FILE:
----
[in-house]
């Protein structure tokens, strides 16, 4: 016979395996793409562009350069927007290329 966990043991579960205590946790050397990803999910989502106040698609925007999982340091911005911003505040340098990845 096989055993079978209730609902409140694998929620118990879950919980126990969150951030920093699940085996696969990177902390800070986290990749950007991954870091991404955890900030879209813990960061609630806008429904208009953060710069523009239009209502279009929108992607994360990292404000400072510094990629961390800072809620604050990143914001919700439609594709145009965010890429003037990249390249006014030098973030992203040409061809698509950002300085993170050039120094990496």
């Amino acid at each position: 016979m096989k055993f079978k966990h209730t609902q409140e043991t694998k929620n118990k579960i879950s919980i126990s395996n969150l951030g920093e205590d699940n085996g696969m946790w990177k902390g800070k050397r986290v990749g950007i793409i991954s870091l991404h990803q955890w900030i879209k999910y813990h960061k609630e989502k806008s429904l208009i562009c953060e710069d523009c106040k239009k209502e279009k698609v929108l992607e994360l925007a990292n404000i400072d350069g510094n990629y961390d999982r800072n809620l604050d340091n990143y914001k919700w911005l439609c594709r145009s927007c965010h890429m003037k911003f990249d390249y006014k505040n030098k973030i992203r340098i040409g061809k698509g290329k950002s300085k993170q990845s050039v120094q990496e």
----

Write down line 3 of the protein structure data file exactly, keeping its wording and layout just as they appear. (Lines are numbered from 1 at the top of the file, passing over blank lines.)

């Amino acid at each position: 016979m096989k055993f079978k966990h209730t609902q409140e043991t694998k929620n118990k579960i879950s919980i126990s395996n969150l951030g920093e205590d699940n085996g696969m946790w990177k902390g800070k050397r986290v990749g950007i793409i991954s870091l991404h990803q955890w900030i879209k999910y813990h960061k609630e989502k806008s429904l208009i562009c953060e710069d523009c106040k239009k209502e279009k698609v929108l992607e994360l925007a990292n404000i400072d350069g510094n990629y961390d999982r800072n809620l604050d340091n990143y914001k919700w911005l439609c594709r145009s927007c965010h890429m003037k911003f990249d390249y006014k505040n030098k973030i992203r340098i040409g061809k698509g290329k950002s300085k993170q990845s050039v120094q990496e």